- Be S.M.A.R.T.: Set S.M.A.R.T. goals. This goal setting acronym approach has been around for a long time and it still works! You increase your odds of reaching your goal if you answer yes to all of these as you set it:
· Specific – have I described details rather than general ideas of the goal?
· Measurable – can someone else measure and see that I reached my goal?
· Attainable – is this goal actually reachable?
· Realistic – even if it is reachable, is it realistic that I am willing to do what it takes to reach it.
· Timeline – do I have a deadline for reaching this goal?
- Document: If it’s not documented, it’s not going to happen. Most leaders learn quickly (often the hard way,) if it isn’t documented it didn’t happen. Goal setting is similar, it must be documented. The act of writing your goal down creates a sense of commitment and also allows you to read it. Reading your goal gives your mind more confidence that achieving it is possible. We tend to believe what we read, that is why magazines like The Globe can sell stories about aliens abducting Bigfoot. Write your goals down and look at them frequently.
- Why Me!?: Why is the goal important to you? Think about what benefits the goal offers you. What rewards are associated with reaching this goal? Do you want those rewards? If not, you are not going to stay committed to reaching the goal. The bigger the why, the greater chance of success. If your why is big enough, you will usually figure out the how. It is up to you to discover a why that makes you want to achieve the goal.
- No Magic: Resist magically turning excuses into reasons. I have witnessed people magically turn what appeared to be an excuse into a perfectly justifiable reason for not achieving a goal. This powerful magic trick can only be reversed by the magician who performed it. We are all amateur magicians in that sense. We are all guilty of accepting situations as final and giving up on goals. If we want to reach goals (especially those worthwhile difficult goals) we must fight the urge to perform and leave the magic to Penn & Teller.
- Habit Forming: Make goal setting a regular part of your life. Much like a successful diet, goal setting works best when it becomes part of the fabric of your life. Yo-yo dieting is a huge issue in the United States. People get motivated to lose weight, so they start the latest fad diet. After a few weeks (or even hours in some cases) we find ourselves on the downward spin of the yo-yo. The people that have had the most success with losing weight long-term are the ones who have made a healthy diet permanent part of their life - not a temporary prison sentence they are waiting to get paroled from. The same can be seen with goal setting. The more a part of your life it is, the easier it becomes and the greater your success.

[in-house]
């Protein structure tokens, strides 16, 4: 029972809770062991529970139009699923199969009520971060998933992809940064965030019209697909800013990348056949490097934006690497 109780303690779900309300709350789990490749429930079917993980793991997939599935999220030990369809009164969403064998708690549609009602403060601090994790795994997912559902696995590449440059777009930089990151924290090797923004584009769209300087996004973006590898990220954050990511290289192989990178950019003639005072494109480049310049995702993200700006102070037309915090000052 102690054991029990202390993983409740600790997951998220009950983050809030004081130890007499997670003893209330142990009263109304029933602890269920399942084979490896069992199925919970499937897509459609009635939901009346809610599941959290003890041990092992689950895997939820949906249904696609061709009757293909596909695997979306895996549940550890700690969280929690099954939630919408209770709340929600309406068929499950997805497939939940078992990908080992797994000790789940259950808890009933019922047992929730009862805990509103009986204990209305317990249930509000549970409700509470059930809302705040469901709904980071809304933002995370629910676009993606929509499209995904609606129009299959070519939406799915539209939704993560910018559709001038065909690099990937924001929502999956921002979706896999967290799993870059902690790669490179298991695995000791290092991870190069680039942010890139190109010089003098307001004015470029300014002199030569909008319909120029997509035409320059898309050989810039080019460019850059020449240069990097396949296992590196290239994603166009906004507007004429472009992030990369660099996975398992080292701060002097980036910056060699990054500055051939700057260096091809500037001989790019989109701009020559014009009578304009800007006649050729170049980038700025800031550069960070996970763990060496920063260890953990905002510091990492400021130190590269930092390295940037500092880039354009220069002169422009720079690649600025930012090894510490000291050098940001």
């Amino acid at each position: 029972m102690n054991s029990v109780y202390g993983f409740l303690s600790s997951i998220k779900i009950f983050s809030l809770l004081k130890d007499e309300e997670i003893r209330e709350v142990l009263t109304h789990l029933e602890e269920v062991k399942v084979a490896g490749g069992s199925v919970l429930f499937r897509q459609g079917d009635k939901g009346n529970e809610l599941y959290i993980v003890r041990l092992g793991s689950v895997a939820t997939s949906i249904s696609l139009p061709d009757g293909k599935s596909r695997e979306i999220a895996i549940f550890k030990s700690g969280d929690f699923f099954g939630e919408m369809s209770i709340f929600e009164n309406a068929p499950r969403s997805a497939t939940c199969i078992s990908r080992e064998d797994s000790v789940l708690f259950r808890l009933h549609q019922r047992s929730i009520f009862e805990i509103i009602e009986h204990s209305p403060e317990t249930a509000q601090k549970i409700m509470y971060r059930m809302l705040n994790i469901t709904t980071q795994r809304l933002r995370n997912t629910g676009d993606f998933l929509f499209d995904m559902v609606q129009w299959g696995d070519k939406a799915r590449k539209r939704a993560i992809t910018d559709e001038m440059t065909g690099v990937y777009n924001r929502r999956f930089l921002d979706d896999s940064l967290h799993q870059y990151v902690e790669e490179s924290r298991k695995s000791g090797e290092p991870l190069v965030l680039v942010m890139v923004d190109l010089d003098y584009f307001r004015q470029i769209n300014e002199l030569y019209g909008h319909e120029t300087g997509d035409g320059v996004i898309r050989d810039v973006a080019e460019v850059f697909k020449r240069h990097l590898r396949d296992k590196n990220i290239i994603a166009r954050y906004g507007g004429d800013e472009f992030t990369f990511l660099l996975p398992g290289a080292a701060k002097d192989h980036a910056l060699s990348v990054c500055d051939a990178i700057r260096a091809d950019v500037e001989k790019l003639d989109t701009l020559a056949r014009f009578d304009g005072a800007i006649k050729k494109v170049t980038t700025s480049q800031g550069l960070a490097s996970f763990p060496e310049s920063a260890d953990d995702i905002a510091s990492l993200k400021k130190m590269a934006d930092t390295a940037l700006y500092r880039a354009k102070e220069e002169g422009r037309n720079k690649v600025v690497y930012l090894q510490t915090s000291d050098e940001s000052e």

- Get Help: Have a coach help you through the process. If you are pursuing a large or long-term goal, you may benefit from the support of a coach. Depending on the importance of the goal, this can be a professional coach or even a trusted co-worker or friend. A good coach will support you, while at the same time holding you accountable to do your best. In most cases, it is wise to not share your goal with everyone. Many people love to pick goals apart and you may find yourself using your energy to defend your ability to reach your goal instead of using it to achieve your goal. A safe, trusted advisor may be just what you need to reach your goal, but choose wisely.
- Impress Yourself: Set goals that impress you. When we start to walk as small children, every step is applauded. This constant positive reinforcement is used to encourage our desire and persistence to walk. Eventually, they stop clapping. This is because you have moved beyond walking and onto more difficult physical challenges. As a leader, you have likely achieved a level of success at work. In order to stay sharp and continue to grow, your goals must progress beyond your current status. It is more important that your goals impress you, than impress others. Michael Jordan did not become the “Michael Jordan” by limiting himself to what impressed others.